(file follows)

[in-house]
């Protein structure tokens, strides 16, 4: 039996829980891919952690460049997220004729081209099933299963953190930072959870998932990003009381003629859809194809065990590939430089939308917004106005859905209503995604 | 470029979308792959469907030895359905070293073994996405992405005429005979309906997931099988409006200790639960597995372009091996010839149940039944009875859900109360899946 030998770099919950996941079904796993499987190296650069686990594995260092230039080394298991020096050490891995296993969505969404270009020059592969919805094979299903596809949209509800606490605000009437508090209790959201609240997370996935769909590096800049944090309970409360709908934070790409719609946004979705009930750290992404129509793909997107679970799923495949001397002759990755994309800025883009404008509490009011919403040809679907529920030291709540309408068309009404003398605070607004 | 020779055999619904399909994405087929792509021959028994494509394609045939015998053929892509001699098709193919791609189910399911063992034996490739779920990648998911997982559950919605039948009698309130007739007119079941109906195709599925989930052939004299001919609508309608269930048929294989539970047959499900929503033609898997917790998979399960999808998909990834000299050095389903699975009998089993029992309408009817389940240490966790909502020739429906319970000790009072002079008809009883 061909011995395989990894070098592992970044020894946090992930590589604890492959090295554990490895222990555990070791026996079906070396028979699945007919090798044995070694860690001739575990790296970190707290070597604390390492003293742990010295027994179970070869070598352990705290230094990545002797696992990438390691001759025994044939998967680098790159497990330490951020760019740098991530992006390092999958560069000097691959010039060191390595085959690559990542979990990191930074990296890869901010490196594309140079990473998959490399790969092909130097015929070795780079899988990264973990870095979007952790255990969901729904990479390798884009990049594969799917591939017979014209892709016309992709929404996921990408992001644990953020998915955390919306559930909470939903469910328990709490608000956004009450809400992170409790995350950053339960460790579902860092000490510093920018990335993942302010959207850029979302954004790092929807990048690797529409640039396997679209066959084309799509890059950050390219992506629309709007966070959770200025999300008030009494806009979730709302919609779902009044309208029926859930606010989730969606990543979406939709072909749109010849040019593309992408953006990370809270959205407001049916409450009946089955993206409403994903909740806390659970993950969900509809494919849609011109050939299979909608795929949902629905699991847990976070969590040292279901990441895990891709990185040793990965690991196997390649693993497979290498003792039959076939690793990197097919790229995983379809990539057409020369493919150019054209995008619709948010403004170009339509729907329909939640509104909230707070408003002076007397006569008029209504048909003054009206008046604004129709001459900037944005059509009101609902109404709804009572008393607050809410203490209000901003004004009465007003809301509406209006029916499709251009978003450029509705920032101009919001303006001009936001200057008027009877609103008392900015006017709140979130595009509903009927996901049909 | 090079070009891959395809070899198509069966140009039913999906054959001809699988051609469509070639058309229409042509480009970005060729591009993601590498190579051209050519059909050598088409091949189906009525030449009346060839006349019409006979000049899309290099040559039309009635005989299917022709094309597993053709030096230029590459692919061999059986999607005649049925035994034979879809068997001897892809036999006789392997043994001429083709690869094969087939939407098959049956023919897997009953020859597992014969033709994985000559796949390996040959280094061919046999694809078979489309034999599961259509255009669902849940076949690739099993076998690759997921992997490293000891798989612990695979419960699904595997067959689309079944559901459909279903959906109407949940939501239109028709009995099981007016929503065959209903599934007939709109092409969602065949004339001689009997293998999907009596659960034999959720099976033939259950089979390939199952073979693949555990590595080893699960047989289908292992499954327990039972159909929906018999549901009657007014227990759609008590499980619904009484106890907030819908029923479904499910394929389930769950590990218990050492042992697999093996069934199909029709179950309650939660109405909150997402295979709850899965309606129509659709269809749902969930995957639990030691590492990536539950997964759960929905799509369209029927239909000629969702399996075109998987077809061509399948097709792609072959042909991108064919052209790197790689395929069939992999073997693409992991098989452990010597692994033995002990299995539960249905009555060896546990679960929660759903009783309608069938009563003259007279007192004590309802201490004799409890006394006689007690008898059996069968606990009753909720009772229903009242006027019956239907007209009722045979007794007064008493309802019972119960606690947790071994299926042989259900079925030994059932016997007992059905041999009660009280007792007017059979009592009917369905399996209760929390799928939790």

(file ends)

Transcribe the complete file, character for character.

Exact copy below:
[in-house]
């Protein structure tokens, strides 16, 4: 039996829980891919952690460049997220004729081209099933299963953190930072959870998932990003009381003629859809194809065990590939430089939308917004106005859905209503995604 | 470029979308792959469907030895359905070293073994996405992405005429005979309906997931099988409006200790639960597995372009091996010839149940039944009875859900109360899946 030998770099919950996941079904796993499987190296650069686990594995260092230039080394298991020096050490891995296993969505969404270009020059592969919805094979299903596809949209509800606490605000009437508090209790959201609240997370996935769909590096800049944090309970409360709908934070790409719609946004979705009930750290992404129509793909997107679970799923495949001397002759990755994309800025883009404008509490009011919403040809679907529920030291709540309408068309009404003398605070607004 | 020779055999619904399909994405087929792509021959028994494509394609045939015998053929892509001699098709193919791609189910399911063992034996490739779920990648998911997982559950919605039948009698309130007739007119079941109906195709599925989930052939004299001919609508309608269930048929294989539970047959499900929503033609898997917790998979399960999808998909990834000299050095389903699975009998089993029992309408009817389940240490966790909502020739429906319970000790009072002079008809009883 061909011995395989990894070098592992970044020894946090992930590589604890492959090295554990490895222990555990070791026996079906070396028979699945007919090798044995070694860690001739575990790296970190707290070597604390390492003293742990010295027994179970070869070598352990705290230094990545002797696992990438390691001759025994044939998967680098790159497990330490951020760019740098991530992006390092999958560069000097691959010039060191390595085959690559990542979990990191930074990296890869901010490196594309140079990473998959490399790969092909130097015929070795780079899988990264973990870095979007952790255990969901729904990479390798884009990049594969799917591939017979014209892709016309992709929404996921990408992001644990953020998915955390919306559930909470939903469910328990709490608000956004009450809400992170409790995350950053339960460790579902860092000490510093920018990335993942302010959207850029979302954004790092929807990048690797529409640039396997679209066959084309799509890059950050390219992506629309709007966070959770200025999300008030009494806009979730709302919609779902009044309208029926859930606010989730969606990543979406939709072909749109010849040019593309992408953006990370809270959205407001049916409450009946089955993206409403994903909740806390659970993950969900509809494919849609011109050939299979909608795929949902629905699991847990976070969590040292279901990441895990891709990185040793990965690991196997390649693993497979290498003792039959076939690793990197097919790229995983379809990539057409020369493919150019054209995008619709948010403004170009339509729907329909939640509104909230707070408003002076007397006569008029209504048909003054009206008046604004129709001459900037944005059509009101609902109404709804009572008393607050809410203490209000901003004004009465007003809301509406209006029916499709251009978003450029509705920032101009919001303006001009936001200057008027009877609103008392900015006017709140979130595009509903009927996901049909 | 090079070009891959395809070899198509069966140009039913999906054959001809699988051609469509070639058309229409042509480009970005060729591009993601590498190579051209050519059909050598088409091949189906009525030449009346060839006349019409006979000049899309290099040559039309009635005989299917022709094309597993053709030096230029590459692919061999059986999607005649049925035994034979879809068997001897892809036999006789392997043994001429083709690869094969087939939407098959049956023919897997009953020859597992014969033709994985000559796949390996040959280094061919046999694809078979489309034999599961259509255009669902849940076949690739099993076998690759997921992997490293000891798989612990695979419960699904595997067959689309079944559901459909279903959906109407949940939501239109028709009995099981007016929503065959209903599934007939709109092409969602065949004339001689009997293998999907009596659960034999959720099976033939259950089979390939199952073979693949555990590595080893699960047989289908292992499954327990039972159909929906018999549901009657007014227990759609008590499980619904009484106890907030819908029923479904499910394929389930769950590990218990050492042992697999093996069934199909029709179950309650939660109405909150997402295979709850899965309606129509659709269809749902969930995957639990030691590492990536539950997964759960929905799509369209029927239909000629969702399996075109998987077809061509399948097709792609072959042909991108064919052209790197790689395929069939992999073997693409992991098989452990010597692994033995002990299995539960249905009555060896546990679960929660759903009783309608069938009563003259007279007192004590309802201490004799409890006394006689007690008898059996069968606990009753909720009772229903009242006027019956239907007209009722045979007794007064008493309802019972119960606690947790071994299926042989259900079925030994059932016997007992059905041999009660009280007792007017059979009592009917369905399996209760929390799928939790």